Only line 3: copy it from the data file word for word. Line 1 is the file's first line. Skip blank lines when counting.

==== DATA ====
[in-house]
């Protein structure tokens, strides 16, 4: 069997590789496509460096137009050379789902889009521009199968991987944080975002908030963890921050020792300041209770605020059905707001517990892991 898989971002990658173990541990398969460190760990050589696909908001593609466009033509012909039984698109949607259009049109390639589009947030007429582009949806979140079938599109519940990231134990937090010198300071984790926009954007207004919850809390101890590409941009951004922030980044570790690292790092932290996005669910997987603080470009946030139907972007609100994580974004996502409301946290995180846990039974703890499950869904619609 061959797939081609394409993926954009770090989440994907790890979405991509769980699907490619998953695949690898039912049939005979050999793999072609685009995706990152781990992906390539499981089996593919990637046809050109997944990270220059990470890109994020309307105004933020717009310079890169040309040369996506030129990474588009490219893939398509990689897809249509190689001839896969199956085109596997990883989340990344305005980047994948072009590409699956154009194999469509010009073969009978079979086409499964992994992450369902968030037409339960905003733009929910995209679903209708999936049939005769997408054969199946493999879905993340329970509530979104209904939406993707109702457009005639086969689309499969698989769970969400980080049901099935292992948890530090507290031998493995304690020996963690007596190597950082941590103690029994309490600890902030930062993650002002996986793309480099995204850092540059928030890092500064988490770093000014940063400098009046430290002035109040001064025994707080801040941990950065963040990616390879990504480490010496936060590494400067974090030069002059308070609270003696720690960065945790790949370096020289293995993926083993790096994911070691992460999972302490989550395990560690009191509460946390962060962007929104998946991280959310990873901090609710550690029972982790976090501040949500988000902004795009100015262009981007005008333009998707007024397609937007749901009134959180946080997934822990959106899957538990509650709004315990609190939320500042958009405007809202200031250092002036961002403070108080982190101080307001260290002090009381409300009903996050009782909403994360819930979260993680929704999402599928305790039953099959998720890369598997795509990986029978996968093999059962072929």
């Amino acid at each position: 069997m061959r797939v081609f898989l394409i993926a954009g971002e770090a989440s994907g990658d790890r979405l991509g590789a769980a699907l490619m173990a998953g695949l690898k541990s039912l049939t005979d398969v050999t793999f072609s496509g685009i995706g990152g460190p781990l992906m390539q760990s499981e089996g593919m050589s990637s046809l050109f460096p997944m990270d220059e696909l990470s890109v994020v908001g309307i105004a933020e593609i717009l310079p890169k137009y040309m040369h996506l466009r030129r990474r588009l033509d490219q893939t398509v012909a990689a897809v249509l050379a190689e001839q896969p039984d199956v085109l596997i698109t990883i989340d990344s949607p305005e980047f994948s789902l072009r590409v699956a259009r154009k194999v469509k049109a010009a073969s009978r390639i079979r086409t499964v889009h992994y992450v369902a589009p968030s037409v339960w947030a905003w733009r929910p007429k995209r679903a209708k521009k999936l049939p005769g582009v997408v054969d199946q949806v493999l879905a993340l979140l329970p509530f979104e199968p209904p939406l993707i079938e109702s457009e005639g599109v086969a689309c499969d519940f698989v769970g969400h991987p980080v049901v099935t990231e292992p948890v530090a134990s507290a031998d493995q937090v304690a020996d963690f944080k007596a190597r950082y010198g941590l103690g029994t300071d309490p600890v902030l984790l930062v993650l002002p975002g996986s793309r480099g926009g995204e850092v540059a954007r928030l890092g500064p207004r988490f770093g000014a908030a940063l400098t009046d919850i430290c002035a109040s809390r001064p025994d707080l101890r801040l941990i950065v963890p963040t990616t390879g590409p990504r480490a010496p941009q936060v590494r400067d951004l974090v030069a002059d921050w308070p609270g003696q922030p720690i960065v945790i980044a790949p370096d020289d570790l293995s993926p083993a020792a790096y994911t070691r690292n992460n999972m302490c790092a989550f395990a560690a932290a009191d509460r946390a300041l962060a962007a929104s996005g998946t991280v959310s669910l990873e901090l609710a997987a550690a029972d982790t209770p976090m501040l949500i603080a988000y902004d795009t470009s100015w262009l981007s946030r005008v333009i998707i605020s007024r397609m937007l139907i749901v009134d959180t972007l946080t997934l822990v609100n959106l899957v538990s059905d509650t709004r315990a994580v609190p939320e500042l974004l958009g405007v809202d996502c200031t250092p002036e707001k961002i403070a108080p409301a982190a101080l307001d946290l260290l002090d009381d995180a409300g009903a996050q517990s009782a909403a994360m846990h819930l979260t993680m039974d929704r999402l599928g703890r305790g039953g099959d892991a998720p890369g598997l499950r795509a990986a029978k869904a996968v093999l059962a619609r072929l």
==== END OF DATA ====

């Amino acid at each position: 069997m061959r797939v081609f898989l394409i993926a954009g971002e770090a989440s994907g990658d790890r979405l991509g590789a769980a699907l490619m173990a998953g695949l690898k541990s039912l049939t005979d398969v050999t793999f072609s496509g685009i995706g990152g460190p781990l992906m390539q760990s499981e089996g593919m050589s990637s046809l050109f460096p997944m990270d220059e696909l990470s890109v994020v908001g309307i105004a933020e593609i717009l310079p890169k137009y040309m040369h996506l466009r030129r990474r588009l033509d490219q893939t398509v012909a990689a897809v249509l050379a190689e001839q896969p039984d199956v085109l596997i698109t990883i989340d990344s949607p305005e980047f994948s789902l072009r590409v699956a259009r154009k194999v469509k049109a010009a073969s009978r390639i079979r086409t499964v889009h992994y992450v369902a589009p968030s037409v339960w947030a905003w733009r929910p007429k995209r679903a209708k521009k999936l049939p005769g582009v997408v054969d199946q949806v493999l879905a993340l979140l329970p509530f979104e199968p209904p939406l993707i079938e109702s457009e005639g599109v086969a689309c499969d519940f698989v769970g969400h991987p980080v049901v099935t990231e292992p948890v530090a134990s507290a031998d493995q937090v304690a020996d963690f944080k007596a190597r950082y010198g941590l103690g029994t300071d309490p600890v902030l984790l930062v993650l002002p975002g996986s793309r480099g926009g995204e850092v540059a954007r928030l890092g500064p207004r988490f770093g000014a908030a940063l400098t009046d919850i430290c002035a109040s809390r001064p025994d707080l101890r801040l941990i950065v963890p963040t990616t390879g590409p990504r480490a010496p941009q936060v590494r400067d951004l974090v030069a002059d921050w308070p609270g003696q922030p720690i960065v945790i980044a790949p370096d020289d570790l293995s993926p083993a020792a790096y994911t070691r690292n992460n999972m302490c790092a989550f395990a560690a932290a009191d509460r946390a300041l962060a962007a929104s996005g998946t991280v959310s669910l990873e901090l609710a997987a550690a029972d982790t209770p976090m501040l949500i603080a988000y902004d795009t470009s100015w262009l981007s946030r005008v333009i998707i605020s007024r397609m937007l139907i749901v009134d959180t972007l946080t997934l822990v609100n959106l899957v538990s059905d509650t709004r315990a994580v609190p939320e500042l974004l958009g405007v809202d996502c200031t250092p002036e707001k961002i403070a108080p409301a982190a101080l307001d946290l260290l002090d009381d995180a409300g009903a996050q517990s009782a909403a994360m846990h819930l979260t993680m039974d929704r999402l599928g703890r305790g039953g099959d892991a998720p890369g598997l499950r795509a990986a029978k869904a996968v093999l059962a619609r072929l």